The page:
The Week Behind Us and the Week(s) Ahead of Us – It was a race to the finish line as lawmakers worked to file their bills before the March 8 deadline. More than 2,000 bills were filed this week alone. House Appropriators worked on the supplemental appropriations bill, backfilling money owed during the current biennium. This time around, the supplemental bill includes Harvey money for state agencies, funding for the Medicaid shortfall, and DPS crime lab funding; county advocates are asking for additional funding for transportation infrastructure. The House also proposed its school finance reform legislation, which is already scheduled for a hearing.
County and district clerks had several of their important bills up for hearing, as did the treasurers, while justices of the peace are asking for access to motor vehicle financial responsibility information to better administer justice. Additionally, the House and Senate unveiled a package of high priority bills to address disasters.
House Committee Considers Supplemental Appropriations – On Feb. 7, the House Committee on Appropriations met to consider HB 4 - the supplemental appropriations legislation designed to address the funding gaps and concerns that have arisen since the Legislature adopted the 2018-2019 budget. HB 4 contains roughly $1.8 billion from the economic stabilization fund, or rainy day fund, roughly $1.7 billion from General Revenue, and $2.3 billion in federal funds.
The bill includes significant appropriations to state agencies impacted by Hurricane Harvey, funds the Medicaid shortfall, provides additional funds to the Texas A&M Forest Service to address the costs of wildfires, appropriates funding to DPS for crime lab facilities costs and provides funding related to improvements in school safety. The Legislative Budget Board prepared a helpful HB 4 infographic noting where the funding will be appropriated.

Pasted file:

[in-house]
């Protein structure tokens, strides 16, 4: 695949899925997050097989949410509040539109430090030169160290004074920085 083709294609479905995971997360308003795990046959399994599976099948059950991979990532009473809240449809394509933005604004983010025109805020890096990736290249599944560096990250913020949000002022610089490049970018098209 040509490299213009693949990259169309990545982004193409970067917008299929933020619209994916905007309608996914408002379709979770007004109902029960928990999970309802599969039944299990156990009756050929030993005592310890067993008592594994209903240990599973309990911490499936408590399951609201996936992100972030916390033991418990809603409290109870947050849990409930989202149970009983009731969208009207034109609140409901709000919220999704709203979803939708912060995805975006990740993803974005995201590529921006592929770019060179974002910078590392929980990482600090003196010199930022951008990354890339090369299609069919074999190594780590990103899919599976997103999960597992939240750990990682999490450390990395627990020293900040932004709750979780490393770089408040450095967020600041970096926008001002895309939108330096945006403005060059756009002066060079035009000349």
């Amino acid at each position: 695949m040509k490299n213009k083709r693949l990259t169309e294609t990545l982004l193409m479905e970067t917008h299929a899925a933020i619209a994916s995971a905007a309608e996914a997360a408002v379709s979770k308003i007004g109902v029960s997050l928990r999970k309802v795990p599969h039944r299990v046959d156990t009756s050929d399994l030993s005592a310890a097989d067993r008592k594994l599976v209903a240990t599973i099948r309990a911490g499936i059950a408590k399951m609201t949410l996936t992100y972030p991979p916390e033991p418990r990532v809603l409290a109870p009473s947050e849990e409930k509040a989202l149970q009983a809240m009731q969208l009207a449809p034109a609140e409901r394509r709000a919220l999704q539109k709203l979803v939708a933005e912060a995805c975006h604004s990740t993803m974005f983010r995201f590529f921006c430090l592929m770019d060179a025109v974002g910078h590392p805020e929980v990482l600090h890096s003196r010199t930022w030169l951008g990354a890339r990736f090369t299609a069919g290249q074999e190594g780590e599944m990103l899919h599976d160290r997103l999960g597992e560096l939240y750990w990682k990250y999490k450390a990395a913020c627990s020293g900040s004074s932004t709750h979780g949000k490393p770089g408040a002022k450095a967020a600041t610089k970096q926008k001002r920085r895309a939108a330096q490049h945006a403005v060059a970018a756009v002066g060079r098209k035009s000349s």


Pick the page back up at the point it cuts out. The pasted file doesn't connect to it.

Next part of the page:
During the hearing, counties were on hand to testify in support of a rider that would put $500 million into the County Transportation Infrastructure Fund created by SB 1747 during the 83rd session. Johnson County Judge Roger Harmon testified on behalf of the County Judges and Commissioners Association, telling the committee about the success of the first round of funding in 2013 and how beneficial this amount would be for counties today. No action was taken.
The Senate is expected to take up and consider its supplemental appropriations bill, SB 500, on March 11.
Clerks’ Priority Bills Receive Hearings – This week, several bills important to the County and District Clerks’ Association were considered in their respective committees.
HB 685 by Rep. Travis Clardy (R-Nacogdoches) was heard in the House Judiciary and Civil Jurisprudence Committee and Lynne Finley, Collin County District Clerk, testified in favor of the bill for the County and District Clerks’ Association of Texas. The bill will provide protection to court clerks and counties from liability relating to the public disclosure of certain court documents that are accessed by a third party from a statewide court database. Rep. Clardy offered a complete committee substitute bill that further defined a “court clerk” to include statutory probate court, justice court, and municipal court. The bill was left pending in committee.
The committee also heard HB 686 by Rep. Clardy and Stacey Kemp, Collin County Clerk, testified in favor of the bill for the County and District Clerks’ Association of Texas. The bill makes the temporary fee increase of $10 permanent for historic records preservation fees charged by county and district clerks. It does not increase fees. Making the fee permanent will continue to provide much needed resources for clerks to preserve and implement records management practices and establish disaster recovery protocols. The bill was left pending in committee.